Denmark-based shipping company Maersk said this week that it foresaw the ports of Los Angeles and Long Beach implementing the container dwell fee that was announced last October, but which had since been delayed week after week, with the operators claiming that the threat of the fees had succeeded in reducing the average dwelling time,
However, Maersk said in a rate announcement that the probability that the fee would be implemented “has risen significantly this month.”
Lars Jensen, CEO at Danish container shipping consultancy firm Vespucci Maritime, said on LinkedIn that “dwell conditions appear not to be improving in the slack season”, noting that dwell time has been gradually worsening since January.
The container dwell fee policy was developed by the Southern California ports in coordination with the Biden-Harris Supply Chain Disruptions Task Force, the US Department of Transportation and multiple supply chain stakeholders. The yet-to-be implemented penalties would see ocean carriers charged for each import container scheduled to move by road, beginning after nine days of dwell time (six days for containers moving by rail), the carriers would be charged $100 per container per day.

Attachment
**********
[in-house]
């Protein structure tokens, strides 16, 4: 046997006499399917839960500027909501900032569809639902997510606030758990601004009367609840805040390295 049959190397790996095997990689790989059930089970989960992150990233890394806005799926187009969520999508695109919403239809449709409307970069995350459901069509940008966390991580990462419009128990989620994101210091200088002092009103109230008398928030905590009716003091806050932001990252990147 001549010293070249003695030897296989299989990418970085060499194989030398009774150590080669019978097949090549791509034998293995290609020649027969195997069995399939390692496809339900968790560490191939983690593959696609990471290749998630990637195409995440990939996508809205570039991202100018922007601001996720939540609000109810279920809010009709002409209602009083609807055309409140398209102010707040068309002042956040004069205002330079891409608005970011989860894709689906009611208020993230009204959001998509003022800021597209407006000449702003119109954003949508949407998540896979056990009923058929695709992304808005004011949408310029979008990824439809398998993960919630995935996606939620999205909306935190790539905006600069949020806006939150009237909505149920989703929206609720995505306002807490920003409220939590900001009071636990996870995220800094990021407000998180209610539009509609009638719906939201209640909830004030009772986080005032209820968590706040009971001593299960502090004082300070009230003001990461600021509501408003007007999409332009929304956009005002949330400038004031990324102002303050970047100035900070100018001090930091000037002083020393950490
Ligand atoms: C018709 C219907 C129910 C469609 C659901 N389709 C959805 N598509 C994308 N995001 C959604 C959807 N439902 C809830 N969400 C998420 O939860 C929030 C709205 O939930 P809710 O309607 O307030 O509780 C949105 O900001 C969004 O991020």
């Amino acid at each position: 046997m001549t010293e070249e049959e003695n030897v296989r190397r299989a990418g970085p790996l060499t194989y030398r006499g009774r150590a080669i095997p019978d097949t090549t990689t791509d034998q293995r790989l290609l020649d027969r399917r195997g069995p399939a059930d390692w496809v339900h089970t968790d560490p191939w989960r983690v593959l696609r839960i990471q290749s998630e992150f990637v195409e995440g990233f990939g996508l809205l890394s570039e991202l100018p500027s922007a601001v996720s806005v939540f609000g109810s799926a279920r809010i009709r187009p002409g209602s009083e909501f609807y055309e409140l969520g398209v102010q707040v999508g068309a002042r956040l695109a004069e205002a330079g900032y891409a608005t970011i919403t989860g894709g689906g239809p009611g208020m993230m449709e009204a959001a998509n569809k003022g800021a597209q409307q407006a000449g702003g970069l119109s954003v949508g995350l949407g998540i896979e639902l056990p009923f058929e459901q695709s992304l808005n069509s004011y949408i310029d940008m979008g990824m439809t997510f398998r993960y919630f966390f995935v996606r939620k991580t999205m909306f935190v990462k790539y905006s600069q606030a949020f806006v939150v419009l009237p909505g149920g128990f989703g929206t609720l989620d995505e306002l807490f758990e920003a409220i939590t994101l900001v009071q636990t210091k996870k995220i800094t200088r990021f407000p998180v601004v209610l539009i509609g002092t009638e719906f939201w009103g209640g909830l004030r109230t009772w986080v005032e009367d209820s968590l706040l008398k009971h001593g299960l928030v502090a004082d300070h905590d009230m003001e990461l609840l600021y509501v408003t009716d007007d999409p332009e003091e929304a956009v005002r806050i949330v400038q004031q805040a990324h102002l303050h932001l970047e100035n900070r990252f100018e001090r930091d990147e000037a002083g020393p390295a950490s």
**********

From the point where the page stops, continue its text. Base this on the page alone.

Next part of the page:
Maersk said that “the relevant Port Authority will be charging the fee and submitting the bill to Ocean Carriers to act as collection agents to charge and invoice those with a cargo interest in the laden import containers.” Maersk said that it would “collect any amounts due from cargo owners (or their designated demurrage payer) before releasing the cargo.”
Maersk has developed an off-dock drayage program for long-dwelling containers in LA and Newark, and said that it was considering similar programmes in other locations.